2.2. Preparation of the NP Solutions. The filtration perfor-mance of carbonized PAN/TEOS nanofibers was evaluatedwith different types of NP, including metallic NP, such as Agand Au, and metal oxide NP, such as TiO

    2. TiO2dispersions

    were prepared by the sonication of proper amounts of NP inmilliQ water for 10min at 50% of the total power (750W).Au and Ag aqueous nanoparticle solutions were kindlyprovided by ICN (Catalonia Institute of Nanotechnology).The concentrations of the NP solutions were adjusted to havea high ultraviolet-visible (UV-vis) absorbance without signalsaturation.

    2.3. Characterization. The surface morphology of the nano-fibermats was examined using scanning electronmicroscopy(SEM, Zeiss Evo MA-10) after coating with carbon to min-imize the charging effect. Images taken by the SEM were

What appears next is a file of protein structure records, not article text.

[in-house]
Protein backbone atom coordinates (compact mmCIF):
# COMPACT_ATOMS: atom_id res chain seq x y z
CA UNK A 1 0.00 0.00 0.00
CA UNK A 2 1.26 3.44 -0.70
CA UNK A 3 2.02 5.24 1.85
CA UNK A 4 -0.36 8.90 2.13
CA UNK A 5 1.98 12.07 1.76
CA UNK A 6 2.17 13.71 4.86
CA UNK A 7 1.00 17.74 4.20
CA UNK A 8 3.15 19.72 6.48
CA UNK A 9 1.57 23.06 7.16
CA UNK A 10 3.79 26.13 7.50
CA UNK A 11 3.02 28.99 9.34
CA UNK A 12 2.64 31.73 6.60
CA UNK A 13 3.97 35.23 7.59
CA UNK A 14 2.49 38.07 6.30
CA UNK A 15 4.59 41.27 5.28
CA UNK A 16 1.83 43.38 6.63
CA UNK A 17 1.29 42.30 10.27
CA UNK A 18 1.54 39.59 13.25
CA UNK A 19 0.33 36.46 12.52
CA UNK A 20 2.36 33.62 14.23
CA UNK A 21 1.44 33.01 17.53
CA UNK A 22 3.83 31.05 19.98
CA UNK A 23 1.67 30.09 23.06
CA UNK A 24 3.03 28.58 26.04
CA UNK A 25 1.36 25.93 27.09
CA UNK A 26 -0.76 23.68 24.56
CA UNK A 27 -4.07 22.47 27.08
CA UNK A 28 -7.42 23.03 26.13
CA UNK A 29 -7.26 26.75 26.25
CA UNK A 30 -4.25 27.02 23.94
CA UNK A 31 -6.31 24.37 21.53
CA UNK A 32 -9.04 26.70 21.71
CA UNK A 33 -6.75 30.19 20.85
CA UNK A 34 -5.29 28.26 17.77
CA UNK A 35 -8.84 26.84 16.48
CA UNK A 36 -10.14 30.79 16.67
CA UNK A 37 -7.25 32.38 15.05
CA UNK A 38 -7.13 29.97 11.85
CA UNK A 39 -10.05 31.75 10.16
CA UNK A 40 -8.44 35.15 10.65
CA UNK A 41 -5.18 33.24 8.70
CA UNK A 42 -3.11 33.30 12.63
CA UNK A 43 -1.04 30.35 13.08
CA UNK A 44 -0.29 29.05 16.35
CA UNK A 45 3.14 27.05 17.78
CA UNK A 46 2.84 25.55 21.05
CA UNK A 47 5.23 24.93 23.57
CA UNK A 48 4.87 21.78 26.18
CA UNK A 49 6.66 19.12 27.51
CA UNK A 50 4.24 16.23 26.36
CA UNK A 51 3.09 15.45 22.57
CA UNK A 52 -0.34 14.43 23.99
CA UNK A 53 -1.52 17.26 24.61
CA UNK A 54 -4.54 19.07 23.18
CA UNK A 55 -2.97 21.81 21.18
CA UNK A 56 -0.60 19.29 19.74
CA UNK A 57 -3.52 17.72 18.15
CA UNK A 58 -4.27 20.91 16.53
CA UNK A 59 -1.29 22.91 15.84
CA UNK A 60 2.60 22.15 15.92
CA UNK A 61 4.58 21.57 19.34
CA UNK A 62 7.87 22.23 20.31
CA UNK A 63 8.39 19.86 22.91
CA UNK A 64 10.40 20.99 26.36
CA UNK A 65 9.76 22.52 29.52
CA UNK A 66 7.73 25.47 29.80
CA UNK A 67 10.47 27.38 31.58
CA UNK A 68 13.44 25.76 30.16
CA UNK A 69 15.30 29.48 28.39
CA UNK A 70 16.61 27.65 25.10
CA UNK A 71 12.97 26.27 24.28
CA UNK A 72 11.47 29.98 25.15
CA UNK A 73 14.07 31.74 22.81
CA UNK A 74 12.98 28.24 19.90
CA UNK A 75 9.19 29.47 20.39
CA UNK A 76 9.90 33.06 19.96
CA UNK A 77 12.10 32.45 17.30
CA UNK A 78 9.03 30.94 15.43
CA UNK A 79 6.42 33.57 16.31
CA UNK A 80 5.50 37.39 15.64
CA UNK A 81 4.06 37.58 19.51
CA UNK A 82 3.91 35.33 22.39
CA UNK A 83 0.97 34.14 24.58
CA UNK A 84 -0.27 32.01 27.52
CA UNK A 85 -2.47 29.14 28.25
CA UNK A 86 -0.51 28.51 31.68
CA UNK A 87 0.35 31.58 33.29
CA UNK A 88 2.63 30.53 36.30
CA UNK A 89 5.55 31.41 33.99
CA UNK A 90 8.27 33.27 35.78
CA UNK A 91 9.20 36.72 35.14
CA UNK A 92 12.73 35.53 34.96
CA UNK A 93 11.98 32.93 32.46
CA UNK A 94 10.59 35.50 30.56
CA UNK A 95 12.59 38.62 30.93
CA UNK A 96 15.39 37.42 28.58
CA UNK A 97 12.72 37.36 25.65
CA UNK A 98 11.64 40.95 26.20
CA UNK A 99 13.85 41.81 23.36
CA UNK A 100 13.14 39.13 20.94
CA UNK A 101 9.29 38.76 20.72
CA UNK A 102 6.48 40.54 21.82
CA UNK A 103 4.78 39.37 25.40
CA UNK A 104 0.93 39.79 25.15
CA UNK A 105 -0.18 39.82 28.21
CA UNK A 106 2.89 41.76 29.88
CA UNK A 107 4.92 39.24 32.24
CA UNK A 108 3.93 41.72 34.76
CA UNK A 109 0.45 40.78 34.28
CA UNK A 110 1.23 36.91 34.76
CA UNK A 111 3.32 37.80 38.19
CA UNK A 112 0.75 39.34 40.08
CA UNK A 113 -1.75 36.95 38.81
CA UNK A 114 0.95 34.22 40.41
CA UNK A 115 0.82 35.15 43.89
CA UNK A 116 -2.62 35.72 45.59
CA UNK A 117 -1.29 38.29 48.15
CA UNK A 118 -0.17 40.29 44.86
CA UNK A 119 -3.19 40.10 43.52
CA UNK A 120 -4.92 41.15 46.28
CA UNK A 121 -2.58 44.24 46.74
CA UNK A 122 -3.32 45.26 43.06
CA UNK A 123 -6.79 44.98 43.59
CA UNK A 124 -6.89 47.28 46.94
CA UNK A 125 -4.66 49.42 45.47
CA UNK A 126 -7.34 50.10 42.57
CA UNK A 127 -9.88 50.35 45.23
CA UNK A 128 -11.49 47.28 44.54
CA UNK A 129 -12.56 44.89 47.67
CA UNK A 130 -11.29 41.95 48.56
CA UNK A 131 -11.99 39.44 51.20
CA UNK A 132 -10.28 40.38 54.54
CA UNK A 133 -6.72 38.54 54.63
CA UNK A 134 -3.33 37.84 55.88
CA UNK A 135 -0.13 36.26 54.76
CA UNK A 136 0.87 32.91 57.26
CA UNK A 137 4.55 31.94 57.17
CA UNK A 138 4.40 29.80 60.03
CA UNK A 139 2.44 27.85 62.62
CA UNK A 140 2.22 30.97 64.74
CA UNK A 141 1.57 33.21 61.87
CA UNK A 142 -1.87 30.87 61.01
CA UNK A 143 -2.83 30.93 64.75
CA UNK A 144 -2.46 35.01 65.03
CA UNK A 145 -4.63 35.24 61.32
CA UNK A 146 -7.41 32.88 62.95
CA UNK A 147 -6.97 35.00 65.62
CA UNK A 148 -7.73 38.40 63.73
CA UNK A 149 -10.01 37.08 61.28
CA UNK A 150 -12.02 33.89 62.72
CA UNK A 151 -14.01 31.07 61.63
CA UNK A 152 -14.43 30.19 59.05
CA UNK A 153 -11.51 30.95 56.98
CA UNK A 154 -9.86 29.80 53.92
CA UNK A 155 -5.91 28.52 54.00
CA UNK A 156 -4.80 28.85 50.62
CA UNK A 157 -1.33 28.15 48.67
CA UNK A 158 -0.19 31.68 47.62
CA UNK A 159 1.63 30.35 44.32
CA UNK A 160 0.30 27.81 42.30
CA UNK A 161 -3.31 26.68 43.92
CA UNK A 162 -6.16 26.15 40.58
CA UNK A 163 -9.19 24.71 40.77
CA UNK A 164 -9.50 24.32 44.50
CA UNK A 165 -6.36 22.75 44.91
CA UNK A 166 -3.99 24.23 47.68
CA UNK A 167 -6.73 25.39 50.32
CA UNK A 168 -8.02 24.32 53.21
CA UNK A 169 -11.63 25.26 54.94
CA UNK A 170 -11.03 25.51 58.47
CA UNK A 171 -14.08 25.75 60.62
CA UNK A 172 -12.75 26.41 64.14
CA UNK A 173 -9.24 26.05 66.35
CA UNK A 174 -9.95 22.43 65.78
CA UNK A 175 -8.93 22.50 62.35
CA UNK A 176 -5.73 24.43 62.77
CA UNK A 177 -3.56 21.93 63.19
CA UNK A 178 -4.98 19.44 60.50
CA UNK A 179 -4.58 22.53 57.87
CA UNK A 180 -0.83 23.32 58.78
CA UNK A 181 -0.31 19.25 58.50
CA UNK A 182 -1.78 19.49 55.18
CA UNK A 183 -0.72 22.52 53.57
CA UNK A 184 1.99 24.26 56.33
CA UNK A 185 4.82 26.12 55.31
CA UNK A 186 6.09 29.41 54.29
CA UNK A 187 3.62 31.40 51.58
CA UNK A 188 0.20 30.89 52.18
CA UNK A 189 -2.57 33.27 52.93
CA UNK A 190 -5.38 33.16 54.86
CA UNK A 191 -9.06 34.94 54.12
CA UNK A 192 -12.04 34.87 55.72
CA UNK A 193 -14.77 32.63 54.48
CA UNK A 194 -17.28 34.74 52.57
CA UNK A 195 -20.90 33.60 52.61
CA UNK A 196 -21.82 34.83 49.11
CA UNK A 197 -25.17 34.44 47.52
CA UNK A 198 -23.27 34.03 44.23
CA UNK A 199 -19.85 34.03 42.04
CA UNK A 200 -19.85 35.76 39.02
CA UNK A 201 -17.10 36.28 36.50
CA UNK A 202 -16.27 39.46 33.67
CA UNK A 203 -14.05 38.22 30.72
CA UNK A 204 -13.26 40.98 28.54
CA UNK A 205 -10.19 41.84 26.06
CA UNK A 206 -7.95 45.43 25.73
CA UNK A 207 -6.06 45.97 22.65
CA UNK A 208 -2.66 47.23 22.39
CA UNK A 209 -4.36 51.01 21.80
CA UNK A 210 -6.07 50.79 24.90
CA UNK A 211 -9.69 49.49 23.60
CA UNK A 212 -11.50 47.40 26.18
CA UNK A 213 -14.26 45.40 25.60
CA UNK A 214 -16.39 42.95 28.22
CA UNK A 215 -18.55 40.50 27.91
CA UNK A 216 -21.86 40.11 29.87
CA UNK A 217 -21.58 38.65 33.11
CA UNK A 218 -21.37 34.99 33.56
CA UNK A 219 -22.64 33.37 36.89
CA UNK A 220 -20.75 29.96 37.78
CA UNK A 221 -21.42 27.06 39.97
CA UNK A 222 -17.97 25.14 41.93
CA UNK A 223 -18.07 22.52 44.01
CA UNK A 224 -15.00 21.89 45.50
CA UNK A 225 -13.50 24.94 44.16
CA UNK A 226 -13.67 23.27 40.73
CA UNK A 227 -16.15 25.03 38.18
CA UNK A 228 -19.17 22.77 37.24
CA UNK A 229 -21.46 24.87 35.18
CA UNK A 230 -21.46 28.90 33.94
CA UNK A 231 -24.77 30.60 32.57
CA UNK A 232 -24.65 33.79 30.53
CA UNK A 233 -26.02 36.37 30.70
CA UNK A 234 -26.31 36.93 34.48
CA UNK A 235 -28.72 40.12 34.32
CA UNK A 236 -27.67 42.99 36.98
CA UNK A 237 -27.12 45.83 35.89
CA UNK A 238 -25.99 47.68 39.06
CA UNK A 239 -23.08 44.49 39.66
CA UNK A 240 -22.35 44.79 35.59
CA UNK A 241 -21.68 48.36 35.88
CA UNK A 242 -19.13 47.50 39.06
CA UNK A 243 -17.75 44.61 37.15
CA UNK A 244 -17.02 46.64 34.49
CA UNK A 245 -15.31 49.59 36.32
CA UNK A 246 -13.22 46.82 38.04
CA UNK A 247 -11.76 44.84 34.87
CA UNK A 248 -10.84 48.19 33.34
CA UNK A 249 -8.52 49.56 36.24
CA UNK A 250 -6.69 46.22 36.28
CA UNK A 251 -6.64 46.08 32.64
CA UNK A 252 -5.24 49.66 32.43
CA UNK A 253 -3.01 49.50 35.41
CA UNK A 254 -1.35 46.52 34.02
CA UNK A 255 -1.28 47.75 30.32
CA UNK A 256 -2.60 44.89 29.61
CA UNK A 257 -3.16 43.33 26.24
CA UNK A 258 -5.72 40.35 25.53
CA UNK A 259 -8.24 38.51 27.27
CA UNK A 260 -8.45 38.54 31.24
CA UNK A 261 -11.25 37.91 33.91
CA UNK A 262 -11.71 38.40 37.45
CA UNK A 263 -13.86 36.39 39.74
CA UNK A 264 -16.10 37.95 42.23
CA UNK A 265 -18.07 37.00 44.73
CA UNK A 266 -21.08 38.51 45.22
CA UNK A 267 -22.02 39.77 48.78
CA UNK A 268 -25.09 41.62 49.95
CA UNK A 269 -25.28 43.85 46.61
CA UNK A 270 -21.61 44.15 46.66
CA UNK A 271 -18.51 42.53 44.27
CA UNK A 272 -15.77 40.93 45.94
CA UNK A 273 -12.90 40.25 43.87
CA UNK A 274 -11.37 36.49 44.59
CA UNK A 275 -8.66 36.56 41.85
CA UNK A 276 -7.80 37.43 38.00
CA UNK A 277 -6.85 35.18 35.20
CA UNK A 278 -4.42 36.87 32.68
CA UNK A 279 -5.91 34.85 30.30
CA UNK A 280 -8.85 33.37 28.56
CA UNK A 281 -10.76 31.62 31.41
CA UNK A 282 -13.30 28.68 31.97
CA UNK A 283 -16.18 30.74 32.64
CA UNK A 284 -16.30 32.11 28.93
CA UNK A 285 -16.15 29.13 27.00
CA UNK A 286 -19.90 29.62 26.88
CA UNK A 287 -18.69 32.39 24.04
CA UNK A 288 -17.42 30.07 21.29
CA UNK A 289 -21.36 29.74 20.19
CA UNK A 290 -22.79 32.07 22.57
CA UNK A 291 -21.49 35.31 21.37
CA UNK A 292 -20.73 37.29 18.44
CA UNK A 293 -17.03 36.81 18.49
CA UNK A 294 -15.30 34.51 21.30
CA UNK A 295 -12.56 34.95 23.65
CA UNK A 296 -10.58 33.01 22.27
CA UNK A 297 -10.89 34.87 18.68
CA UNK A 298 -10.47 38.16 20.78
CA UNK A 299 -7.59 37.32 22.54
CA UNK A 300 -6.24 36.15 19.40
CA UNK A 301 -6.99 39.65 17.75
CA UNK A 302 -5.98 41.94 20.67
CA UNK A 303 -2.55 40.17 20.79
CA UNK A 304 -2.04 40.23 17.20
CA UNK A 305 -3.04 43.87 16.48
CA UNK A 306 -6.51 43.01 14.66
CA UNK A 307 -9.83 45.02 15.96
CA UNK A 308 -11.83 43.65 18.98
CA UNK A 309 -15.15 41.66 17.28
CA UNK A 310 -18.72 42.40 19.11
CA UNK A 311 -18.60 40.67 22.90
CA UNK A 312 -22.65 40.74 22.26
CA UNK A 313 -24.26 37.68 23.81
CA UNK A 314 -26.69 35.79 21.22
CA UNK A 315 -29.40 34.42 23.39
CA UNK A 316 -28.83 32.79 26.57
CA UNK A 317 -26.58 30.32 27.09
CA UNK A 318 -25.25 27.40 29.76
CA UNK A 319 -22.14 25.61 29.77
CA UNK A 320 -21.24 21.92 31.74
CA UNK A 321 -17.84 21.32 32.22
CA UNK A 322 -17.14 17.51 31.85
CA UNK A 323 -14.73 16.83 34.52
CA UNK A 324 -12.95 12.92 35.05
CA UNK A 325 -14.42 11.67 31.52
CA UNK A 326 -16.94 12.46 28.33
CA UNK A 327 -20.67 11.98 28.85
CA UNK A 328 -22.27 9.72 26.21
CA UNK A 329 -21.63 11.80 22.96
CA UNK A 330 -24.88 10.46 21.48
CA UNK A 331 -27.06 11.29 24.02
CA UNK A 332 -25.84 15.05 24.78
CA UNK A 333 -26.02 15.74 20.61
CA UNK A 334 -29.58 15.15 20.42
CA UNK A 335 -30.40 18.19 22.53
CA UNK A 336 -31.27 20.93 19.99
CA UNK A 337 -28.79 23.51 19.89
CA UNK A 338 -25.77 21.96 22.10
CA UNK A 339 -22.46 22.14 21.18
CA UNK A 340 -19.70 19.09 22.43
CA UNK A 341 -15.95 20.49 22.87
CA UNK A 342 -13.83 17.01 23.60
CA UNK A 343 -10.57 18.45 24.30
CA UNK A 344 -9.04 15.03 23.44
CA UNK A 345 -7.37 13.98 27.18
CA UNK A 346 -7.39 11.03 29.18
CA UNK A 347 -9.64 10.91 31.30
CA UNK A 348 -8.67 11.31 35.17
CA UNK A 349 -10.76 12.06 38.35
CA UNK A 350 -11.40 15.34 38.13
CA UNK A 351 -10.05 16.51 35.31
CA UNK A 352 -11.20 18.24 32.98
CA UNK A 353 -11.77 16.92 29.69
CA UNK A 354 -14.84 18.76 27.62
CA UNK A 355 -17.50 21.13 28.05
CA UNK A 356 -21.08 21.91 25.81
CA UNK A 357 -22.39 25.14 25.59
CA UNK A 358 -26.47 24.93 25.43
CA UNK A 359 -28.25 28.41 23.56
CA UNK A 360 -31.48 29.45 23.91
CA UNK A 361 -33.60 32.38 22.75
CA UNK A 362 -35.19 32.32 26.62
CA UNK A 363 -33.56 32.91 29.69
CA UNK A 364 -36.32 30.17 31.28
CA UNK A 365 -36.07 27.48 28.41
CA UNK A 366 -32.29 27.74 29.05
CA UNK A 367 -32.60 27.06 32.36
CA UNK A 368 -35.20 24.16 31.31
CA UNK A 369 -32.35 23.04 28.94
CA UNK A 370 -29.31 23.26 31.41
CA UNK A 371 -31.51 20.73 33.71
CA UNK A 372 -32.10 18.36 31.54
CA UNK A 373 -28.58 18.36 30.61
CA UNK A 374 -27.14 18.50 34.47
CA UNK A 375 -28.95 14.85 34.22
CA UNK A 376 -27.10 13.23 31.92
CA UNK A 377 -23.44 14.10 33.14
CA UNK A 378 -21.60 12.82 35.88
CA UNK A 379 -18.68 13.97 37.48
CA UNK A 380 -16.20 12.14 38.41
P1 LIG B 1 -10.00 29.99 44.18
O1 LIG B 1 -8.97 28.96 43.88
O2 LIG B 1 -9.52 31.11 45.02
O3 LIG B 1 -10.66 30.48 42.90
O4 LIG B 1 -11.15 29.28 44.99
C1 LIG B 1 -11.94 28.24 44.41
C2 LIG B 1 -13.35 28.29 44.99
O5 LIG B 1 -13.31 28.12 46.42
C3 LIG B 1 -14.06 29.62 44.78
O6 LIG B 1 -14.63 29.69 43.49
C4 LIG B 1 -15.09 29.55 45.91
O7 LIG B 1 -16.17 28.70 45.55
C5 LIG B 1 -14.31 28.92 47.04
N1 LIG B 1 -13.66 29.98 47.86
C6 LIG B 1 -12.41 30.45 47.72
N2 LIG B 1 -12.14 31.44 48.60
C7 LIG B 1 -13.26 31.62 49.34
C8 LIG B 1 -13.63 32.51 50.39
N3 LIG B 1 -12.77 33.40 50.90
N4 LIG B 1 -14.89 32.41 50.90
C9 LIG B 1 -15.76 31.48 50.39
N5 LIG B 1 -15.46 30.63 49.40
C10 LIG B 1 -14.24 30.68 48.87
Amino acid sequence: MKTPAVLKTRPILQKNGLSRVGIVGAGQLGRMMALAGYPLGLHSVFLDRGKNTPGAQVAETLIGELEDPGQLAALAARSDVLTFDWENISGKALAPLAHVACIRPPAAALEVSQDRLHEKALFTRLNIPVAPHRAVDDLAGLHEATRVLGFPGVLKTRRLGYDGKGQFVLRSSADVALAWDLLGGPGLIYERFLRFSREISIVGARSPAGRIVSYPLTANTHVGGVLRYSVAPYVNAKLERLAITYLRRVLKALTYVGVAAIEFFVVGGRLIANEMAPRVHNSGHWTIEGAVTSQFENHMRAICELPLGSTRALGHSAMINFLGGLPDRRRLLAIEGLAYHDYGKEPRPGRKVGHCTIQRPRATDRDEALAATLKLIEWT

analyzed to obtain the fiber diameter by the ImageJ software.At least four pictures were used to calculate the mean valuesof the diameter of the fibers.

    The clean water permeance (CWP) of CNF membraneswas determined using a bench-scale dead-end filtrationsetup. The system consists of a reservoir tank containingultrapure water (Type 1) connected to a 200mL Amiconstirred ultrafiltration cell (Merck Millipore). The stirred cellhouses a 63.5mm diameter flat CNF sheet with an effectivearea of 28.7 cm2. Pressure in the feed tank was provided bycompressed air. The applied pressure measured during theCWP experiments was 3 kPa (0.43 psi).